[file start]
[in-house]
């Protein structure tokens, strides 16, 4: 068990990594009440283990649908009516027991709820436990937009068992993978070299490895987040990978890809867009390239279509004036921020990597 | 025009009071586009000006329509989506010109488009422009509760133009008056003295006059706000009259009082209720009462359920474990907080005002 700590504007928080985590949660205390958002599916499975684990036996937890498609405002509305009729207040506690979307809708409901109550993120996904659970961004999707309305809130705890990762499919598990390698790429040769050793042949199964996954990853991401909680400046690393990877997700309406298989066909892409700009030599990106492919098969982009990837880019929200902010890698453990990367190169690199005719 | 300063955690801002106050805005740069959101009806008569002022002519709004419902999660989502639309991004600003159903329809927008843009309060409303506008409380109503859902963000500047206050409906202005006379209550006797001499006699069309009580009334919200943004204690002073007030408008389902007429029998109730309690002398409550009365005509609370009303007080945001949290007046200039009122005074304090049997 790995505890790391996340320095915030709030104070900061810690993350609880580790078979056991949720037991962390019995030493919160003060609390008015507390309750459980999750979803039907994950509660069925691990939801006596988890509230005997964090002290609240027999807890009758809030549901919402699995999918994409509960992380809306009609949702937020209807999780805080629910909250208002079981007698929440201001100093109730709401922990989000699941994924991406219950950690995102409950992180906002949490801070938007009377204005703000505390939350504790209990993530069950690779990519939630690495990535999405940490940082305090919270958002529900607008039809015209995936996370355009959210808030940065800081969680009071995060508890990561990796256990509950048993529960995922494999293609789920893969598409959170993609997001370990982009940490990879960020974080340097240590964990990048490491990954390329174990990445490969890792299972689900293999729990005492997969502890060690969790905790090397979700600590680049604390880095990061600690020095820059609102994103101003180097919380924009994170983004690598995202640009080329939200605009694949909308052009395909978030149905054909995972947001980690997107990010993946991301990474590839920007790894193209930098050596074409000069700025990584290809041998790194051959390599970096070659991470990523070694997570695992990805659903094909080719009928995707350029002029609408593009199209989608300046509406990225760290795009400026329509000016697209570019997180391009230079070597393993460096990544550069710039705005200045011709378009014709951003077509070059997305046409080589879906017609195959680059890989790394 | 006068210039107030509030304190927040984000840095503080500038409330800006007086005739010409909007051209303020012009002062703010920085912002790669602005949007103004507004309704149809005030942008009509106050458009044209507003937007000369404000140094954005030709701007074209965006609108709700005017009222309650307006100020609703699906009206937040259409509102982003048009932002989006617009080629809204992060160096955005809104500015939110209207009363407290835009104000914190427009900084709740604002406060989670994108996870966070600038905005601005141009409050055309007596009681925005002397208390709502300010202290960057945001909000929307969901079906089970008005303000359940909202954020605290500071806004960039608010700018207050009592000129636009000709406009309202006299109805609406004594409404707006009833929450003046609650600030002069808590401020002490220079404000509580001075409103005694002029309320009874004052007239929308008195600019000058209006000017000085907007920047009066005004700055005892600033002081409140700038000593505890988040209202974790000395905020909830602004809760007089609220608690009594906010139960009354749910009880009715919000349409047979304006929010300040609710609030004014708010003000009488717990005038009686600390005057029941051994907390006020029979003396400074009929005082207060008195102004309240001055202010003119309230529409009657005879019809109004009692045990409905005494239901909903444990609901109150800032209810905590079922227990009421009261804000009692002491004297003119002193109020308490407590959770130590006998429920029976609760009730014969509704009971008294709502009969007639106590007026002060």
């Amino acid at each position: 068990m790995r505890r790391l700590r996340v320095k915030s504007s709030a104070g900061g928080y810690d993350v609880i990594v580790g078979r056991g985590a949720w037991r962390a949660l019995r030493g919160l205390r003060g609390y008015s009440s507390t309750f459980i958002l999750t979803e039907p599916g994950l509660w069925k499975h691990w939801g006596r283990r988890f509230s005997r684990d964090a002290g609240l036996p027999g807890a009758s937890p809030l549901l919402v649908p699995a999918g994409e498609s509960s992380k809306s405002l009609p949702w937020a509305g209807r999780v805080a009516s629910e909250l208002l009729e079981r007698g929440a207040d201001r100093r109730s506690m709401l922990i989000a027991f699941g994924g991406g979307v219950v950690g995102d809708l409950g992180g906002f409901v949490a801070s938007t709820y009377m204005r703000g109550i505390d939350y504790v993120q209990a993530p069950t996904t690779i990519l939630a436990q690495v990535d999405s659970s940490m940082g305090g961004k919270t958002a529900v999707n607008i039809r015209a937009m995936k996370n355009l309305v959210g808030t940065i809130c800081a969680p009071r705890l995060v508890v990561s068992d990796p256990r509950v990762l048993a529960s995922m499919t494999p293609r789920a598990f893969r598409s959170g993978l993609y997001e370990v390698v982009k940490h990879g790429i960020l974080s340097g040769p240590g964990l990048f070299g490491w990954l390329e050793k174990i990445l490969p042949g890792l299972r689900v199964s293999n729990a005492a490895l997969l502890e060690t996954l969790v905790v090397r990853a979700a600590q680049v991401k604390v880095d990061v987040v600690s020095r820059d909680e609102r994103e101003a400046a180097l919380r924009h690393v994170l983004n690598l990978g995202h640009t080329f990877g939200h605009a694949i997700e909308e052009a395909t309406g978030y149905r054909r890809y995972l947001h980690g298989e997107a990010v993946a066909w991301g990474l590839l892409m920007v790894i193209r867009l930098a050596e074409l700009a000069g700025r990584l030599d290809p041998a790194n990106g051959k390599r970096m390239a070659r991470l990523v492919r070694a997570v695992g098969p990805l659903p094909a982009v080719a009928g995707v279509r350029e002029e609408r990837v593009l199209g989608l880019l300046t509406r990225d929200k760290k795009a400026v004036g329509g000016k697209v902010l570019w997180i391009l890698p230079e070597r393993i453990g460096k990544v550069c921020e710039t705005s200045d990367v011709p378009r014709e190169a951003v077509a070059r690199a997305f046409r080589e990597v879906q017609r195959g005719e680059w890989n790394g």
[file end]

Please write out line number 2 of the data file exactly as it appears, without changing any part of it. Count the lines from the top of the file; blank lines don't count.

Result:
């Protein structure tokens, strides 16, 4: 068990990594009440283990649908009516027991709820436990937009068992993978070299490895987040990978890809867009390239279509004036921020990597 | 025009009071586009000006329509989506010109488009422009509760133009008056003295006059706000009259009082209720009462359920474990907080005002 700590504007928080985590949660205390958002599916499975684990036996937890498609405002509305009729207040506690979307809708409901109550993120996904659970961004999707309305809130705890990762499919598990390698790429040769050793042949199964996954990853991401909680400046690393990877997700309406298989066909892409700009030599990106492919098969982009990837880019929200902010890698453990990367190169690199005719 | 300063955690801002106050805005740069959101009806008569002022002519709004419902999660989502639309991004600003159903329809927008843009309060409303506008409380109503859902963000500047206050409906202005006379209550006797001499006699069309009580009334919200943004204690002073007030408008389902007429029998109730309690002398409550009365005509609370009303007080945001949290007046200039009122005074304090049997 790995505890790391996340320095915030709030104070900061810690993350609880580790078979056991949720037991962390019995030493919160003060609390008015507390309750459980999750979803039907994950509660069925691990939801006596988890509230005997964090002290609240027999807890009758809030549901919402699995999918994409509960992380809306009609949702937020209807999780805080629910909250208002079981007698929440201001100093109730709401922990989000699941994924991406219950950690995102409950992180906002949490801070938007009377204005703000505390939350504790209990993530069950690779990519939630690495990535999405940490940082305090919270958002529900607008039809015209995936996370355009959210808030940065800081969680009071995060508890990561990796256990509950048993529960995922494999293609789920893969598409959170993609997001370990982009940490990879960020974080340097240590964990990048490491990954390329174990990445490969890792299972689900293999729990005492997969502890060690969790905790090397979700600590680049604390880095990061600690020095820059609102994103101003180097919380924009994170983004690598995202640009080329939200605009694949909308052009395909978030149905054909995972947001980690997107990010993946991301990474590839920007790894193209930098050596074409000069700025990584290809041998790194051959390599970096070659991470990523070694997570695992990805659903094909080719009928995707350029002029609408593009199209989608300046509406990225760290795009400026329509000016697209570019997180391009230079070597393993460096990544550069710039705005200045011709378009014709951003077509070059997305046409080589879906017609195959680059890989790394 | 006068210039107030509030304190927040984000840095503080500038409330800006007086005739010409909007051209303020012009002062703010920085912002790669602005949007103004507004309704149809005030942008009509106050458009044209507003937007000369404000140094954005030709701007074209965006609108709700005017009222309650307006100020609703699906009206937040259409509102982003048009932002989006617009080629809204992060160096955005809104500015939110209207009363407290835009104000914190427009900084709740604002406060989670994108996870966070600038905005601005141009409050055309007596009681925005002397208390709502300010202290960057945001909000929307969901079906089970008005303000359940909202954020605290500071806004960039608010700018207050009592000129636009000709406009309202006299109805609406004594409404707006009833929450003046609650600030002069808590401020002490220079404000509580001075409103005694002029309320009874004052007239929308008195600019000058209006000017000085907007920047009066005004700055005892600033002081409140700038000593505890988040209202974790000395905020909830602004809760007089609220608690009594906010139960009354749910009880009715919000349409047979304006929010300040609710609030004014708010003000009488717990005038009686600390005057029941051994907390006020029979003396400074009929005082207060008195102004309240001055202010003119309230529409009657005879019809109004009692045990409905005494239901909903444990609901109150800032209810905590079922227990009421009261804000009692002491004297003119002193109020308490407590959770130590006998429920029976609760009730014969509704009971008294709502009969007639106590007026002060």